An employee from a very old employer contacted me to design a dashboard for them as a freelance when asked for payment he said: "If I can send them the design then we can talk about price". This is something new to me.

I am not confident if I should send them the designs, they might not hire me and can make real web app off my designs. What should I do? How can I ask them for payment upfront? It is a confusing situation for me due to no work. I want to find work but not work for free as well.

  • 2
    You can design a dashboard and send a screen shot to show them the design. A screen shot does not give them what they need to run without paying you. If they can build a web site off of a screen shot, they are not the type of client you want.
    – David R
    Sep 8, 2021 at 22:48
  • It's nice to add that the screenshot should be low resolution, if you're going to send one
    – Magus
    Nov 14, 2021 at 19:09

5 Answers 5


No money, no final design. Full stop.

You can meet with them to discuss what they're looking for, or refer them to your portfolio. You NEVER release a final product until you get paid or money is in escrow.

  • 1
    This 100 times over! :)
    – Scott
    Sep 11, 2021 at 22:03

Me personally, I don't pick up a pencil, mouse, turn on a computer, put on my glasses, etc..... nothing unless a fee has been determined for the work I'll be doing.

In some cases, a deposit may be required before I start work.

Imagine... you put in 10+ hours of work and then the client says something like, "Well, we thought $15/hr was a good price." Or even less. That's minimum wage in most areas of the US now. So they want to use you for your technical expertise, but pay you as if you were any random person off the street??

Overcoming such lowballing is very difficult after you've done the work. I mean, if they simply won't pay more, you can refuse to provide anything and you've done all that work for nothing. Or, you succumb to their lowballing and the client has (happily) conned you into working for mush less than your regular rates. In many cases, the client is fully aware that after you've done the work you are more likely to accept lower-than-normal payment just to get any return on your efforts. It's a "con" a "scam". Discuss pricing before starting work.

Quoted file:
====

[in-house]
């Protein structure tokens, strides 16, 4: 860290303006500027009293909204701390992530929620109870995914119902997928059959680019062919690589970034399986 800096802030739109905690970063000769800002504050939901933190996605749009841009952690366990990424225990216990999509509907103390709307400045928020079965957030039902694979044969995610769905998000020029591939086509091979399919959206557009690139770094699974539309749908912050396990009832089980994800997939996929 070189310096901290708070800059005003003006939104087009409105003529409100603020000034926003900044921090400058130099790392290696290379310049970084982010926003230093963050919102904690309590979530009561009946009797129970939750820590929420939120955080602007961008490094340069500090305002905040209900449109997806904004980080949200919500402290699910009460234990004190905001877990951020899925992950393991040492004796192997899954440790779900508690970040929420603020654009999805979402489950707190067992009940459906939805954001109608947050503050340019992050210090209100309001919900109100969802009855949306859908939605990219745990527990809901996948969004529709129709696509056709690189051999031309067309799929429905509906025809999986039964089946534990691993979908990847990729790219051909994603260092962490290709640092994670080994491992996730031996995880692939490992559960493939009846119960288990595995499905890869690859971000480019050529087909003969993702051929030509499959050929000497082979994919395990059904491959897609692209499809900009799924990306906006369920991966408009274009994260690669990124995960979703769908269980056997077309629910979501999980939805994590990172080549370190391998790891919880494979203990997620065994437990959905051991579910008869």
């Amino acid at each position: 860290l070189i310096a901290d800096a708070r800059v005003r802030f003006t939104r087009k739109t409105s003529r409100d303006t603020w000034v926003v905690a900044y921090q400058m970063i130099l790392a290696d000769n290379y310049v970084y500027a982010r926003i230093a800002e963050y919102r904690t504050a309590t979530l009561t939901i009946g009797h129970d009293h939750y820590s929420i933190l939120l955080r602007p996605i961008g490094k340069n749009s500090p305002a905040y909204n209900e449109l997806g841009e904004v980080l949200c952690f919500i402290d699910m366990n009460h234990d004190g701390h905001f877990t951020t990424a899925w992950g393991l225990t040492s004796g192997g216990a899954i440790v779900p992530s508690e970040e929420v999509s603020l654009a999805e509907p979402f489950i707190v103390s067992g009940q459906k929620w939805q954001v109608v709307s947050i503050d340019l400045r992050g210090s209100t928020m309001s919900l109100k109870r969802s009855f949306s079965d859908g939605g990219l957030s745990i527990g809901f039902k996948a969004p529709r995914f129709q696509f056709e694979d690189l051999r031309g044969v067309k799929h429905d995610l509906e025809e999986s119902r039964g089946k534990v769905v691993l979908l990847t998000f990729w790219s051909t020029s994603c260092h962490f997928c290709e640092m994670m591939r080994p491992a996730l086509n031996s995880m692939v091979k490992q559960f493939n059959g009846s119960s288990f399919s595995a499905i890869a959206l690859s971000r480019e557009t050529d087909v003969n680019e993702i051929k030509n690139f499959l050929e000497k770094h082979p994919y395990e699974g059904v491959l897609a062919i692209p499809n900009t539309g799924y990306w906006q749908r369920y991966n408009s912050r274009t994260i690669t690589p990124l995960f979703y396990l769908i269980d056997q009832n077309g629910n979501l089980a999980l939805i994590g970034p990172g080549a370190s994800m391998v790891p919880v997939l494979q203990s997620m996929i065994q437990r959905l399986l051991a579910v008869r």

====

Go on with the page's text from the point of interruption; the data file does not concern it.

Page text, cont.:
A new client, even someone I've known but have never worked for as a freelancer, asking me to work before discussing price would honestly make me chuckle, not to their face, but that's how ludicrous the proposition is to me. In fact, it's so ludicrous that I'd demand a non-refundable deposit before any work began. Primarily because such a proposition, to me, is seen as a "red flag". Meaning, clients proposing such a thing will typically be slow to pay, and will do their level best to lowball any pricing or get discounts, etc after negotiations. The deposit generally ensures I at least make enough to cover the initial stages of my work - clients sending up this flag for me will generally become less interested or involved after initial stages. Or they go the other way and start becoming overly demanding, try to balloon the initial scope, etc.

Essentially, they've sent me a warning that they may be a "difficult" client in some way. A deposit merely means if they do become difficult, at least I'll get some return before the wheels possibly fall off.

If the red flag was a legitimate warning, they'll argue about the deposit - if they argue adamantly about it, I generally turn down the work. If they won't pay the deposit, I'll have trouble getting paid after completion of the work.

On the other hand, if they are legitimate in their intention to pay or simply have enough money that price is really no object (which can happen), they won't have an issue paying a deposit. They may need some reassurance that I'm not going to merely take their money and disappear, but it's not the actual financial hit which concerns them.
(Experience and longevity in the profession tends to dissuade the notion that I'll disappear.
That was more an issue when I started than it is now.)

So.. to this employer, I'd reply:

"Sorry. That's not how it works. I'm very eager to create a dashboard for you. However, we need to determine the project fees before I start work. In addition, there will be a non-refundable deposit required before work begins. I won't simply start work with some unknown return looming at the end of all my efforts. I need to know if the return on the project is worth my time."